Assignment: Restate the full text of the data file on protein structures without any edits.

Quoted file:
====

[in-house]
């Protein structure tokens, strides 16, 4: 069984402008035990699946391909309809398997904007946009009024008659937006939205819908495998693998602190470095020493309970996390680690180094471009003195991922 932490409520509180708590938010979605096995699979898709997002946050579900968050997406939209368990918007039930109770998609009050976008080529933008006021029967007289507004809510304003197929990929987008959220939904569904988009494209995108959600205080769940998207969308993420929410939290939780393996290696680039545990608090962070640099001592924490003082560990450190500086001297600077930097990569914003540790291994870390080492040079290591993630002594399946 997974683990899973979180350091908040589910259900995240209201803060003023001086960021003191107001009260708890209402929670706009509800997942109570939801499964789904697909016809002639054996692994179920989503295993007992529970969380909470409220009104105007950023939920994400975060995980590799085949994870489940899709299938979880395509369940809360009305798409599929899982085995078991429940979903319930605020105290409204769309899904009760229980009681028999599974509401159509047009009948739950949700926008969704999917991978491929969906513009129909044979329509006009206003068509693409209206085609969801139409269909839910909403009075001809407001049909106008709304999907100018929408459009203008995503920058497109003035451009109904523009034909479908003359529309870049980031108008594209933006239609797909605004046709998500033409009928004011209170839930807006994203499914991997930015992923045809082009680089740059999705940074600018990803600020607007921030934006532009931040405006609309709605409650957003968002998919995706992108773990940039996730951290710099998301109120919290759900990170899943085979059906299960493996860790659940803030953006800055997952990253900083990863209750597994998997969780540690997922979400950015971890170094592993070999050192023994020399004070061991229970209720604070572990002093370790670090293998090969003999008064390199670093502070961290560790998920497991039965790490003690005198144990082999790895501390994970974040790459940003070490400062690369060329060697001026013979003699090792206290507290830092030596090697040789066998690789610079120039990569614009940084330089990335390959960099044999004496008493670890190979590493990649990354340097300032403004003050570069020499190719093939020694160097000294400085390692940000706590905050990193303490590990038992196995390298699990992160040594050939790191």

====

[in-house]
């Protein structure tokens, strides 16, 4: 069984402008035990699946391909309809398997904007946009009024008659937006939205819908495998693998602190470095020493309970996390680690180094471009003195991922 932490409520509180708590938010979605096995699979898709997002946050579900968050997406939209368990918007039930109770998609009050976008080529933008006021029967007289507004809510304003197929990929987008959220939904569904988009494209995108959600205080769940998207969308993420929410939290939780393996290696680039545990608090962070640099001592924490003082560990450190500086001297600077930097990569914003540790291994870390080492040079290591993630002594399946 997974683990899973979180350091908040589910259900995240209201803060003023001086960021003191107001009260708890209402929670706009509800997942109570939801499964789904697909016809002639054996692994179920989503295993007992529970969380909470409220009104105007950023939920994400975060995980590799085949994870489940899709299938979880395509369940809360009305798409599929899982085995078991429940979903319930605020105290409204769309899904009760229980009681028999599974509401159509047009009948739950949700926008969704999917991978491929969906513009129909044979329509006009206003068509693409209206085609969801139409269909839910909403009075001809407001049909106008709304999907100018929408459009203008995503920058497109003035451009109904523009034909479908003359529309870049980031108008594209933006239609797909605004046709998500033409009928004011209170839930807006994203499914991997930015992923045809082009680089740059999705940074600018990803600020607007921030934006532009931040405006609309709605409650957003968002998919995706992108773990940039996730951290710099998301109120919290759900990170899943085979059906299960493996860790659940803030953006800055997952990253900083990863209750597994998997969780540690997922979400950015971890170094592993070999050192023994020399004070061991229970209720604070572990002093370790670090293998090969003999008064390199670093502070961290560790998920497991039965790490003690005198144990082999790895501390994970974040790459940003070490400062690369060329060697001026013979003699090792206290507290830092030596090697040789066998690789610079120039990569614009940084330089990335390959960099044999004496008493670890190979590493990649990354340097300032403004003050570069020499190719093939020694160097000294400085390692940000706590905050990193303490590990038992196995390298699990992160040594050939790191």